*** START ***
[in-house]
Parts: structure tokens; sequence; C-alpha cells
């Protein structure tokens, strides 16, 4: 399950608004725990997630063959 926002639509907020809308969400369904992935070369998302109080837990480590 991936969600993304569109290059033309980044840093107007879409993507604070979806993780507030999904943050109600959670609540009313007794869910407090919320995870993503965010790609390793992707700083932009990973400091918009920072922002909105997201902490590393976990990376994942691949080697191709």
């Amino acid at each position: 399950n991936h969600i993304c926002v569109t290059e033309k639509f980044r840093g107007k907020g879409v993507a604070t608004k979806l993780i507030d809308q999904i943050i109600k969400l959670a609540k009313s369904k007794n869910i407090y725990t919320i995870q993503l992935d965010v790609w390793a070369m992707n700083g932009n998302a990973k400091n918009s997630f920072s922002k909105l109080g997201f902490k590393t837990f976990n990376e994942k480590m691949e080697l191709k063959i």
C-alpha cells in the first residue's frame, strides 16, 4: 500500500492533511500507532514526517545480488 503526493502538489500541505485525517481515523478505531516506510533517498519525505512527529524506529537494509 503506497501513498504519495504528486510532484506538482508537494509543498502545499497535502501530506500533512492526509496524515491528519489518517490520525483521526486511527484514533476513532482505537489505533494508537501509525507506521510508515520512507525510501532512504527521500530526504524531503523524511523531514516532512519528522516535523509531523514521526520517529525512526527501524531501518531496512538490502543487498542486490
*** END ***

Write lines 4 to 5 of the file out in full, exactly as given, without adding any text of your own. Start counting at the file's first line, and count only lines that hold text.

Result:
């Amino acid at each position: 399950n991936h969600i993304c926002v569109t290059e033309k639509f980044r840093g107007k907020g879409v993507a604070t608004k979806l993780i507030d809308q999904i943050i109600k969400l959670a609540k009313s369904k007794n869910i407090y725990t919320i995870q993503l992935d965010v790609w390793a070369m992707n700083g932009n998302a990973k400091n918009s997630f920072s922002k909105l109080g997201f902490k590393t837990f976990n990376e994942k480590m691949e080697l191709k063959i």
C-alpha cells in the first residue's frame, strides 16, 4: 500500500492533511500507532514526517545480488 503526493502538489500541505485525517481515523478505531516506510533517498519525505512527529524506529537494509 503506497501513498504519495504528486510532484506538482508537494509543498502545499497535502501530506500533512492526509496524515491528519489518517490520525483521526486511527484514533476513532482505537489505533494508537501509525507506521510508515520512507525510501532512504527521500530526504524531503523524511523531514516532512519528522516535523509531523514521526520517529525512526527501524531501518531496512538490502543487498542486490